Maybe Attorney General Jeff Sessions doesn’t like being on President Donald Trump’s bad side or maybe the controversy around his recusal from the Justice Department’s investigation into the Trump campaign’s ties to Russia’s attacks on the US electoral system have given the attorney general a new sense of urgency.
Sessions is moving quickly to reshape federal law enforcement, and has already implemented new policies that will “turn more offenses into federal crimes, confiscate suspects’ property, and crack down on sanctuary jurisdictions,” reports Pema Levy.
“The policies fit Sessions’ tough-on-crime attitude toward criminal justice,” says Levy, “but he isn’t taking credit for them.”
Despite his obvious commitment to turning civil rights legislation on it head, Sessions is claiming that he is only carrying out the recommendations of the Task Force on Crime Reduction and Public Safety.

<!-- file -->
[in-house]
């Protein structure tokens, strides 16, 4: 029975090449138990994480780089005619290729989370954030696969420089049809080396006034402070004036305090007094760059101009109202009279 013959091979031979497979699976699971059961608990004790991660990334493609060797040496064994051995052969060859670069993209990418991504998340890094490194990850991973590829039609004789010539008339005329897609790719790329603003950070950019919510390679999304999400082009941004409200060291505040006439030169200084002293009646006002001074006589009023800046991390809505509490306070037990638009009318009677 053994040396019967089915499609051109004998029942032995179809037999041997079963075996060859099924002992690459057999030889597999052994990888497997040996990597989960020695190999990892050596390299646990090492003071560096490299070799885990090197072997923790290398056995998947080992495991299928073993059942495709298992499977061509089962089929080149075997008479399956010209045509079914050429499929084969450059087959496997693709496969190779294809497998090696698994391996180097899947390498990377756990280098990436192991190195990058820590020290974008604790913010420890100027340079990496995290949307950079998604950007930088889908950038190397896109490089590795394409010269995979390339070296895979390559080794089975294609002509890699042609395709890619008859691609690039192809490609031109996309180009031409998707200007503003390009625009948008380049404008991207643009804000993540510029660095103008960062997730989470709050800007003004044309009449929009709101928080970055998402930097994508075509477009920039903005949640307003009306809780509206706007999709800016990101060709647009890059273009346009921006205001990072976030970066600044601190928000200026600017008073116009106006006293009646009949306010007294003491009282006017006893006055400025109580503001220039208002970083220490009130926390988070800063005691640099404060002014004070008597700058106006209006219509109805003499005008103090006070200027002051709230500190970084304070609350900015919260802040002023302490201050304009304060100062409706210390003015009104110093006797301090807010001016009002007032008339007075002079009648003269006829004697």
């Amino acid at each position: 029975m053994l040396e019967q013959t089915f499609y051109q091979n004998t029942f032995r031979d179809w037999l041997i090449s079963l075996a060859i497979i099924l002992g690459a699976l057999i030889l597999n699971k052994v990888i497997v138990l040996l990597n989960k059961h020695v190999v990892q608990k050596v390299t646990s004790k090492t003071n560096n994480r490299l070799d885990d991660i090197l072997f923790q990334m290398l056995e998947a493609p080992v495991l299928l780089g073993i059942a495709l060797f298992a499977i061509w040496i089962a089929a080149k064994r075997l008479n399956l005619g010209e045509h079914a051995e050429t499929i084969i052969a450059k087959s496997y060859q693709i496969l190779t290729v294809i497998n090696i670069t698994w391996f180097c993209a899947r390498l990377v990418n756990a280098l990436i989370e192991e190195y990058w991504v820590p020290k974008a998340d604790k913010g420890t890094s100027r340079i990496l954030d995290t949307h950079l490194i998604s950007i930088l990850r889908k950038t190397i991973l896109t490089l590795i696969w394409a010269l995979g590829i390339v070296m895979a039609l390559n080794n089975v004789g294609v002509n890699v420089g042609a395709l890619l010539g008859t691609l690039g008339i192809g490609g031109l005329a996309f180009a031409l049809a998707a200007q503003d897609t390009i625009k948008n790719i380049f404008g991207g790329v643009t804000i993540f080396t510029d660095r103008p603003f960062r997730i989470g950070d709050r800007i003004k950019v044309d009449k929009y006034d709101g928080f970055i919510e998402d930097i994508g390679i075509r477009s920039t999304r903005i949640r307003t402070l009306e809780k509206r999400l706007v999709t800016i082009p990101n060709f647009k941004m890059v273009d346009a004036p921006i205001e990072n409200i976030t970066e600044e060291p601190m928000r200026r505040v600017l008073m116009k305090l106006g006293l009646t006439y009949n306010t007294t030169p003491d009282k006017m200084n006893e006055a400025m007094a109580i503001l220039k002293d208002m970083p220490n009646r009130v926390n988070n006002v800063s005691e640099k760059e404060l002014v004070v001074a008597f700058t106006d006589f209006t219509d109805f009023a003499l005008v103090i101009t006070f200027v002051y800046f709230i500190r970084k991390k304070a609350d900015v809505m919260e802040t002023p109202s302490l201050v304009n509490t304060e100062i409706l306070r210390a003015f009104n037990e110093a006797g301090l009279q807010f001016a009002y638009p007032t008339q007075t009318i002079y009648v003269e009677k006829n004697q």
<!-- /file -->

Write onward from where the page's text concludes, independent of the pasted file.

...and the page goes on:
But the Justice Department has not disclosed who is on the task force nor its meeting agendas, and has made none of its recommendations to the attorney general public — which makes the group behind the Trump administration’s most consequential policy changes very mysterious indeed.
In a memo in April, Sessions did reveal two specific members on the task force: a career Justice Department attorney named Robyn Thiemann and a federal prosecutor from Tennessee named Steven Cook, whom Sessions had hired as assistant deputy attorney general to oversee criminal justice policy.
Cook is a vocal “proponent of harsh sentencing and a foe of criminal justice reform,” notes Levy, and he will now have “a hand in guiding Sessions as he implements his law-and-order agenda.”